It’s no longer news when Majority Leader Harry Reid takes to the floor of the Senate to denounce the Koch brothers.
But most Americans probably don’t know that Reid and many of his Democratic colleagues now want to amend the U.S. Constitution in far-reaching ways to put an end to the conservative billionaires’ political influence.
“The shadowy Koch brothers are attempting ... a hostile takeover of American democracy,” Reid charged recently. “No one should be able to pump unlimited funds into a political campaign.”
Reid urged his fellow lawmakers to support a proposed constitutional amendment, written by Democratic Sen. Tom Udall and co-sponsored by 40 of the Senate’s 55 Democrats, that would give Congress the right to regulate all political contributions and all spending of any kind in all federal elections. (It would also give states the power to do the same in state elections.) The Supreme Court has held such far-reaching restrictions to be unconstitutional, which is why Reid wants to take the extreme step of changing the nation’s founding document.
“Amending our Constitution is not something we take lightly,” Reid said. “But the flood of special interest money into our American democracy is one of the greatest threats our system of government has ever faced.”
The Udall amendment is brief. This is the heart of it:
“Congress shall have power to regulate the raising and spending of money and in-kind equivalents with respect to federal elections, including setting limits on (1) the amount of contributions to candidates for nomination for election to, or for election to, federal office, and (2) the amount of funds that may be spent by, in support of, or in opposition to such candidates.”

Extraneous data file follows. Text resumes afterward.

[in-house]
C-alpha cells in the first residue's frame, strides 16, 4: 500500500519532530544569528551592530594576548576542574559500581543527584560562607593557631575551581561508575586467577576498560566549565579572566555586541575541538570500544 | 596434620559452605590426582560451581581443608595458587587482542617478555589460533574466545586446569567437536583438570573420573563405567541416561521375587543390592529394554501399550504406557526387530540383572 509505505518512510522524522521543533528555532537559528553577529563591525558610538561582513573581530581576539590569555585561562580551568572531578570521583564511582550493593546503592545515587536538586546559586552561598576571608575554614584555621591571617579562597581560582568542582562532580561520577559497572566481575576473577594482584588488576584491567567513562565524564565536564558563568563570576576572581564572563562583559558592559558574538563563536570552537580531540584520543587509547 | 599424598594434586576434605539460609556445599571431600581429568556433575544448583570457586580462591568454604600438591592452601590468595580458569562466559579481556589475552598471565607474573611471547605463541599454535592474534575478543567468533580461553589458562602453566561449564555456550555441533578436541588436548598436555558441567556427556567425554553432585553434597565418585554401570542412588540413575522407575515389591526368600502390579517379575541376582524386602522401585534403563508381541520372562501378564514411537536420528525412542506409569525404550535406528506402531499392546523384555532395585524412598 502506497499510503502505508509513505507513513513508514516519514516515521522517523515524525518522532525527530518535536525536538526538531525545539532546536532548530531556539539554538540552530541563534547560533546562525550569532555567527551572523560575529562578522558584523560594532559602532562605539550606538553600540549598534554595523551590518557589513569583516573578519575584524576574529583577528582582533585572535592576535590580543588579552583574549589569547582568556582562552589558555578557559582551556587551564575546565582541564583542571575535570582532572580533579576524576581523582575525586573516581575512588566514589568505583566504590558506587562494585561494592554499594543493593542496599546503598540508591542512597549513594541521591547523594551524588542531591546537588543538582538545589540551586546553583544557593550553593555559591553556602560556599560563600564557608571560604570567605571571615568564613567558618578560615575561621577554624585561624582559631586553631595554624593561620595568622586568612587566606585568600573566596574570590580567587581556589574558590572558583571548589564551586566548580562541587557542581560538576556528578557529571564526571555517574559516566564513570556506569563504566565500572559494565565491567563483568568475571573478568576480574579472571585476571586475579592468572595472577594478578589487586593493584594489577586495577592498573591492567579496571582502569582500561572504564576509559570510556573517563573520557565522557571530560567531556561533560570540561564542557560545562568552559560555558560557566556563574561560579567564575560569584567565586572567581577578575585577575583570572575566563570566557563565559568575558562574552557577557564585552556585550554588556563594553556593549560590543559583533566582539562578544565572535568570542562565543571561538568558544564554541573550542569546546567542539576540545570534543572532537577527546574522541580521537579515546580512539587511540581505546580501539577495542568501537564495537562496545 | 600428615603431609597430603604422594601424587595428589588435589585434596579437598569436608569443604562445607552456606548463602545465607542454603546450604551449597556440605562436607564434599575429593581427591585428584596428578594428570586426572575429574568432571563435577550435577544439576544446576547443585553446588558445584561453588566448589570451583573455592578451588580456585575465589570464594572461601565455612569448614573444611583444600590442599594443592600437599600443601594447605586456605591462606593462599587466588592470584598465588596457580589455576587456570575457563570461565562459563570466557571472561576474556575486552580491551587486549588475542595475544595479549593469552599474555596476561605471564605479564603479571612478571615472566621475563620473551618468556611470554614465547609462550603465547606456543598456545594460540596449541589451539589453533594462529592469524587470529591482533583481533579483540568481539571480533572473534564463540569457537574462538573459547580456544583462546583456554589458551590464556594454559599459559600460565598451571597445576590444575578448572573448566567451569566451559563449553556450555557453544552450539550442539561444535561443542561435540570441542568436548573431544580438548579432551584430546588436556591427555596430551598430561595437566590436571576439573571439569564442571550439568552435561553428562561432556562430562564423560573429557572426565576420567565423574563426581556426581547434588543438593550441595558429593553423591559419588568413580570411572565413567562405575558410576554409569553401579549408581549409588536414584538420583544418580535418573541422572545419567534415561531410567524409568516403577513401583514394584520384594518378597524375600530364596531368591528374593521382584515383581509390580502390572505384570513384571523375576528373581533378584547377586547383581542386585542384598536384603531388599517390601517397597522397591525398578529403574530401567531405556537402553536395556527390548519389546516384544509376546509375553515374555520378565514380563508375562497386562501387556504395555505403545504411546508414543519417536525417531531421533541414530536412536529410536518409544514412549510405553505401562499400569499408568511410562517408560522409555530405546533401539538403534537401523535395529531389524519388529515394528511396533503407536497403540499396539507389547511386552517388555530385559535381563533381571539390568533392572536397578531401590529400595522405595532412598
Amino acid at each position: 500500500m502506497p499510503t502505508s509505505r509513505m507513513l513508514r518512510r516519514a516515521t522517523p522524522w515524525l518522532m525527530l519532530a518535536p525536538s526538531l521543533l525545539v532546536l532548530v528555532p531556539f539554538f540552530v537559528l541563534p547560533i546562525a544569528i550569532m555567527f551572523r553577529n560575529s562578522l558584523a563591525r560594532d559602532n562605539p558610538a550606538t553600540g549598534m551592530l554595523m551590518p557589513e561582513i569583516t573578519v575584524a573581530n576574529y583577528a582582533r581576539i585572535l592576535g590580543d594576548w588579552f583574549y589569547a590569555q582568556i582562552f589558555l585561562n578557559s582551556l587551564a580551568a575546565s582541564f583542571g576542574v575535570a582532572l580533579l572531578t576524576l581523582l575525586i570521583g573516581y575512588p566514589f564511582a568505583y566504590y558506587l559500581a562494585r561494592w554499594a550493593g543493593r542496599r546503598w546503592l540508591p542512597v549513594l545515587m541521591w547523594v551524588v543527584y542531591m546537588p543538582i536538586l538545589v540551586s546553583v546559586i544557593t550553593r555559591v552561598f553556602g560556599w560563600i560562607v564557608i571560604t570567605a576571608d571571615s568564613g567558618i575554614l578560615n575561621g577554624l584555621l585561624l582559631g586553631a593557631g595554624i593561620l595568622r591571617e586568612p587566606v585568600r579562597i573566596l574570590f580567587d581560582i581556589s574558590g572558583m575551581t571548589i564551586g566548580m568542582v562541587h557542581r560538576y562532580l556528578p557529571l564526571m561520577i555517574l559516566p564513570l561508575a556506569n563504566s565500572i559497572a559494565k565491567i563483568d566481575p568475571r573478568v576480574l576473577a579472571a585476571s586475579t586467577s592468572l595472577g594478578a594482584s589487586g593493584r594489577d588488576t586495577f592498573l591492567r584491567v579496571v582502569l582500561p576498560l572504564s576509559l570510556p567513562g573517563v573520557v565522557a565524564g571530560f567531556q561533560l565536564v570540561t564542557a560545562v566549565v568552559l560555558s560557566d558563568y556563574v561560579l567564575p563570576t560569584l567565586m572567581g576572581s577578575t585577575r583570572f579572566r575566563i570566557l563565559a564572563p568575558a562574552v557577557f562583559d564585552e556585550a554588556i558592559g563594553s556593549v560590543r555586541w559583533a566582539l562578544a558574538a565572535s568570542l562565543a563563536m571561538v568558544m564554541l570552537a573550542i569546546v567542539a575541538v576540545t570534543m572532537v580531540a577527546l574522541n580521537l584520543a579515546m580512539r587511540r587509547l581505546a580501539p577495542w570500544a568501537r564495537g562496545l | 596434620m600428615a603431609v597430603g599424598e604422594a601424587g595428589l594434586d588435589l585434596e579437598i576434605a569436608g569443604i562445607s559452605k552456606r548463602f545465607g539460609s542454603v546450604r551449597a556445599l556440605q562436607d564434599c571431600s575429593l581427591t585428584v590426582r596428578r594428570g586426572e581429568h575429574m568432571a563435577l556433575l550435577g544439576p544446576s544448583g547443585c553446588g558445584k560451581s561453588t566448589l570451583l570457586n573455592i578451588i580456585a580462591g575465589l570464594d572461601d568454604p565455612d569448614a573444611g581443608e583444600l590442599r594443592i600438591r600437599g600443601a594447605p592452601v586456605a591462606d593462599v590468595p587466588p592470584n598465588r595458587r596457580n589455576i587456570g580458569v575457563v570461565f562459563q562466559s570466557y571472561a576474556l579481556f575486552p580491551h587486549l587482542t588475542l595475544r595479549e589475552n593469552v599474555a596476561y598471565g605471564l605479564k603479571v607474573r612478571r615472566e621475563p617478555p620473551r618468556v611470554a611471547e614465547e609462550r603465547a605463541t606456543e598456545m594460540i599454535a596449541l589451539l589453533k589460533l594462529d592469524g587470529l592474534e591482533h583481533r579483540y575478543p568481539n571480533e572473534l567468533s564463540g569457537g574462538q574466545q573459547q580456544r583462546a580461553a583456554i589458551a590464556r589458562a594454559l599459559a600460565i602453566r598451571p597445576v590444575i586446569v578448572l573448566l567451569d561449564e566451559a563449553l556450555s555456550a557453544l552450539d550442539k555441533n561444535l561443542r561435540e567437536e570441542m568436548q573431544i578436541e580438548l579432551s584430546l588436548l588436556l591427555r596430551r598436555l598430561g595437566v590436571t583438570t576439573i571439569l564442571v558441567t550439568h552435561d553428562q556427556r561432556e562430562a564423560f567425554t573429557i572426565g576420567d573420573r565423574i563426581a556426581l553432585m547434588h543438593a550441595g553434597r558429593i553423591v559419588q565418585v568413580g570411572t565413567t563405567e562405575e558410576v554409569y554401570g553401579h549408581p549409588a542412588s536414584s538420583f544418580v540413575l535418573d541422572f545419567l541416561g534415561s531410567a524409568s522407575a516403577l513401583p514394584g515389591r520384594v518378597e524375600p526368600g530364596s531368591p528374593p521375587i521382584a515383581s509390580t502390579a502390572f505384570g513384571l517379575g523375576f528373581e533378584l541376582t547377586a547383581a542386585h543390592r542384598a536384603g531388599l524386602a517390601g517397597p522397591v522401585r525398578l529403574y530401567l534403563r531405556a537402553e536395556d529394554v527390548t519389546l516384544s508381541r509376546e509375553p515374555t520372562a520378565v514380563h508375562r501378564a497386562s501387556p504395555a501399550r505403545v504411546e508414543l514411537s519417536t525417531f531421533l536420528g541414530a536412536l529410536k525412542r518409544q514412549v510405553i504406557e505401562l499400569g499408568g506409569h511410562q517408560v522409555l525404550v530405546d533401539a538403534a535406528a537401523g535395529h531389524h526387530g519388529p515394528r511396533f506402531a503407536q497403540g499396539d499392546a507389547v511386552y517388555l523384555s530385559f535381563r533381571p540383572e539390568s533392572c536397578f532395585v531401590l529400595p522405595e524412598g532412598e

The amendment would grant incredible power to Congress: the authority to regulate every dollar raised and every dollar spent by every campaign and every outside group in every federal race in America. It would do the same for non-monetary, or “in-kind” contributions — that is, when a person or organization contributes goods or services to a campaign. If Reid had his way, the U.S. Constitution would include the phrase “in-kind equivalents.”
The Udall amendment is not some sort of eccentric crusade. It is the latest in a long line of efforts to limit campaign contributions and spending. And liberals have been particularly angry recently after the results of the McCutcheon and Citizens United cases.
But the Udall amendment is also part of a Democratic 2014 midterm electoral strategy that focuses on the Kochs as stand-in villains representing all of America’s economic ills.
It seems a long shot, but Democrats are facing a pretty tough environment this year. Maybe it’s the best they have.
Still, proposing to amend the Constitution is a serious thing. Yes, it has been done for frivolous purposes in the past: In 1989, George H.W. Bush supported a proposed amendment to ban flag burning. But now, Reid, Charles Schumer and other top Democrats pledge that the Udall amendment will be debated in the full Senate and receive a vote — and perhaps several votes — this year. They are serious.
After Reid’s announcement of support, Senate Minority Leader Mitch McConnell, a longtime veteran of the campaign finance wars, expressed outrage, calling the amendment “an all-out assault on the right to free speech” and “the ultimate act of radicalism.”
Privately, some Hill Republicans see the move as a Democratic effort to bait GOP leaders into defending the Kochs. Which would of course be followed by more Democratic denunciations of the Kochs.
As far as the amendment itself is concerned, there’s not a chance in the world Democrats will succeed. Amending the Constitution requires a two-thirds vote in both House and Senate, and then approval by the legislatures of three-fourths of the states. It won’t happen.
But the very fact that Democrats plan to seriously consider a constitutional amendment born of an election-year strategy to silence a pair of big conservative contributors suggests how far Reid and his colleagues would go to crack down on political adversaries. Is any temporary partisan advantage worth such a radical step?